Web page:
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A joint project of the Iowa Pork Producers Association (IPPA) and the Iowa State University (ISU) College of Veterinary Medicine has been formed to address porcine reproductive and respiratory syndrome (PRRS)
August 11, 2010
A joint project of the Iowa Pork Producers Association (IPPA) and the Iowa State University (ISU) College of Veterinary Medicine has been formed to address porcine reproductive and respiratory syndrome (PRRS) disease that has afflicted swine herds for the past 20 years.
IPPA and ISU are proposing to establish a PRRS control project in Iowa County, IA. PRRS has been called the most economically important swine disease today and its impact can cost $5-7 per pig marketed.
Iowa County pork producers learned about the project at an informational meeting held Aug. 3 in Williamsburg, IA.
Iowa County was selected for the project because of its history of being locally active and its mixture of feed-to-finish and farrow-to-finish hog operations. The proposed project area is west and north of Highway 151, to Highway 6 and along Highway 149 as it bisects the county. All sites in the area with commercial pig operations are to be included in the project.
“The information obtained from this program will provide important and new data regarding PRRS virus movement within an area and the impacts of swine movement on that spread,” says James McKean, DVM, ISU’s College of Veterinary Medicine. “Such experiences will be valuable to other Iowa producers and perhaps nationally as other PRRS control and elimination programs are developed.”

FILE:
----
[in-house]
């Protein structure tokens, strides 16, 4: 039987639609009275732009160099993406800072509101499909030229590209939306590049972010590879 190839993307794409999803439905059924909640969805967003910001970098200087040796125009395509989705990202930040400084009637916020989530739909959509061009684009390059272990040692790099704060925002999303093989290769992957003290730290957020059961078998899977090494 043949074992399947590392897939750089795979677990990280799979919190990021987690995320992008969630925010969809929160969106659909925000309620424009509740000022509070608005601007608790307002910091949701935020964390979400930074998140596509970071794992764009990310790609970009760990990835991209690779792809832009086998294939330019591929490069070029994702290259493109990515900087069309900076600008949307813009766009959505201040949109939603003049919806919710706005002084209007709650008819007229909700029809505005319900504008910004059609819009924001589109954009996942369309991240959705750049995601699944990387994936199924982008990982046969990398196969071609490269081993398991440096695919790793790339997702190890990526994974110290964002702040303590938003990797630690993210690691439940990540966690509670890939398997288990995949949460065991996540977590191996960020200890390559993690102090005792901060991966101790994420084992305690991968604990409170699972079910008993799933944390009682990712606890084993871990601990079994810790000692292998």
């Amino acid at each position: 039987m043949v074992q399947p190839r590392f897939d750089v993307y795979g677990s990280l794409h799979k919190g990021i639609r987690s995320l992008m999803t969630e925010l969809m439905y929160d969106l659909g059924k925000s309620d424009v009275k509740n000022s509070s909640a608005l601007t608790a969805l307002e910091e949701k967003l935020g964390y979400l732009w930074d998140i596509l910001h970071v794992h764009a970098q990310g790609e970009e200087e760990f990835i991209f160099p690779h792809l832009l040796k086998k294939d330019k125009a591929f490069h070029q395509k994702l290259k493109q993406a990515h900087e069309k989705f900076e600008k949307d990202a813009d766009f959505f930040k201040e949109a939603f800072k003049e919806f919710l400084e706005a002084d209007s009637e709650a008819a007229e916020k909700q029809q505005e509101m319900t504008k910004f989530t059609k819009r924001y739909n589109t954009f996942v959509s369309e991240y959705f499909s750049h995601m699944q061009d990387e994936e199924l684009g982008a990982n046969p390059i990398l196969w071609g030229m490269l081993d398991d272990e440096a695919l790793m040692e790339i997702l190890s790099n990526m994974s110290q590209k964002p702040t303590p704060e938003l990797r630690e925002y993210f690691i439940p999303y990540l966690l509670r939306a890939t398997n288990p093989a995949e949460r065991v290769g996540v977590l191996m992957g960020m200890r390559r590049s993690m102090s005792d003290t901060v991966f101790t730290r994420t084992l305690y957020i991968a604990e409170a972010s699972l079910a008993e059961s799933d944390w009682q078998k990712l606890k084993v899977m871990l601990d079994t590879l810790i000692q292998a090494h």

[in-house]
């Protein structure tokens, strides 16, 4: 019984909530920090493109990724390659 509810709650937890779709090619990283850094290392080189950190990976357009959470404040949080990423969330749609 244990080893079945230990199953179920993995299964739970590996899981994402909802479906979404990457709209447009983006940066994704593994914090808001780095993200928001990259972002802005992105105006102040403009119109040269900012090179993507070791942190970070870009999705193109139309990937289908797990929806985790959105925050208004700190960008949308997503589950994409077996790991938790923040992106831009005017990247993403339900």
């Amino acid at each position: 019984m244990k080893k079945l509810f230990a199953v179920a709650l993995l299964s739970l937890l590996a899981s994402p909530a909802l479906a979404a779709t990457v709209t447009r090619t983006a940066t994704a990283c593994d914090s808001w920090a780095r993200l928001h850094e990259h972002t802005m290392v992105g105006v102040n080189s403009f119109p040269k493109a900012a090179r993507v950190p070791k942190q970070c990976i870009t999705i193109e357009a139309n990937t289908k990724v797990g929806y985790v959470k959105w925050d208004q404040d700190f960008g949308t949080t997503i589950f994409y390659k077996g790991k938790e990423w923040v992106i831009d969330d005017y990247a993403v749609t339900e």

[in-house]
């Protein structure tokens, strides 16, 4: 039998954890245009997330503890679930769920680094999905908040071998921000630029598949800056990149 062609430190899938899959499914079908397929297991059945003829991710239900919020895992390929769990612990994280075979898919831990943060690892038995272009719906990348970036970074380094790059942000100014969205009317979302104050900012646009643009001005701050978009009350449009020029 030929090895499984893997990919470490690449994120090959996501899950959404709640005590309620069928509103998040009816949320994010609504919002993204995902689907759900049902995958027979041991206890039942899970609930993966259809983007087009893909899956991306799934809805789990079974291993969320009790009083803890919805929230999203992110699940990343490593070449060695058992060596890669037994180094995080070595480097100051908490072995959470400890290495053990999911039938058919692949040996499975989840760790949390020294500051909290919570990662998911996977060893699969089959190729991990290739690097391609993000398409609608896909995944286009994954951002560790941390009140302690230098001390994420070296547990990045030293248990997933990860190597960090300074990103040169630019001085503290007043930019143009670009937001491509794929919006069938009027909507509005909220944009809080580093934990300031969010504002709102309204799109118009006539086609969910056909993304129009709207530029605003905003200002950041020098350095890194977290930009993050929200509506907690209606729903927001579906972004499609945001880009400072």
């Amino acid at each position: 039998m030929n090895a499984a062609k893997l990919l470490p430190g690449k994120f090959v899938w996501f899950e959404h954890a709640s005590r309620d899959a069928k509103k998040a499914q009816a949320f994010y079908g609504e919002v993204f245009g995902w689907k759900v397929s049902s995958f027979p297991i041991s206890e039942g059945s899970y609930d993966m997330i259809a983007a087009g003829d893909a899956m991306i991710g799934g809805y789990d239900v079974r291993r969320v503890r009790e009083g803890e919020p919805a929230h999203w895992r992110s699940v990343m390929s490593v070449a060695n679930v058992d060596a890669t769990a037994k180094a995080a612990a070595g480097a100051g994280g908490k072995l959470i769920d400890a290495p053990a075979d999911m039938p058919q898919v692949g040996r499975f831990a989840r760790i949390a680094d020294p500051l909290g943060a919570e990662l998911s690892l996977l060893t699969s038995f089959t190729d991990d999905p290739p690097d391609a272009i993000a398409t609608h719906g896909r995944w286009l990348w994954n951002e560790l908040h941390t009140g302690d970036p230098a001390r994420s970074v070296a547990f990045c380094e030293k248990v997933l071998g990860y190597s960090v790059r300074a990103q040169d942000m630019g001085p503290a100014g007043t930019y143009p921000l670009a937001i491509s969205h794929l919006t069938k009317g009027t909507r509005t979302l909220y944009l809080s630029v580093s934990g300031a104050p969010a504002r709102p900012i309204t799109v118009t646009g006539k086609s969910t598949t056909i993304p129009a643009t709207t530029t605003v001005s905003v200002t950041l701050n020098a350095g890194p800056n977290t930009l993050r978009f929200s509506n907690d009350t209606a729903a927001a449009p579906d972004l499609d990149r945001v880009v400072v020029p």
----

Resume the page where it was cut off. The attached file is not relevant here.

The Iowa project has four primary objectives:
To demonstrate and develop steps needed to implement a regional PRRS control program;
To study the impact of PRRS virus movement within a prescribed area over time;
To study the impact of pig movement on the PRRS virus into and within the study area; and
To reduce the prevalence of the PRRS virus within the selected area.
ISU will manage a biosecurity risk assessment tool that has been developed that will be offered to all participating producers to better understand the risks associated with PRRS virus movement. Assisting local producers in the local project will be five veterinarians from three area practices.
“This project and the efforts of producers and their veterinarians will help us better understand the PRRS virus and its spread,” says John Weber, IPPA president and a producer from Dysart, IA. “IPPA delegates discussed the prospects for such a PRRS program in January and this project is a result of those discussions.”
Funding for the PRRS control project comes from IPPA and other interested parties.
For more information, contact McKean at (515) 294-8792.
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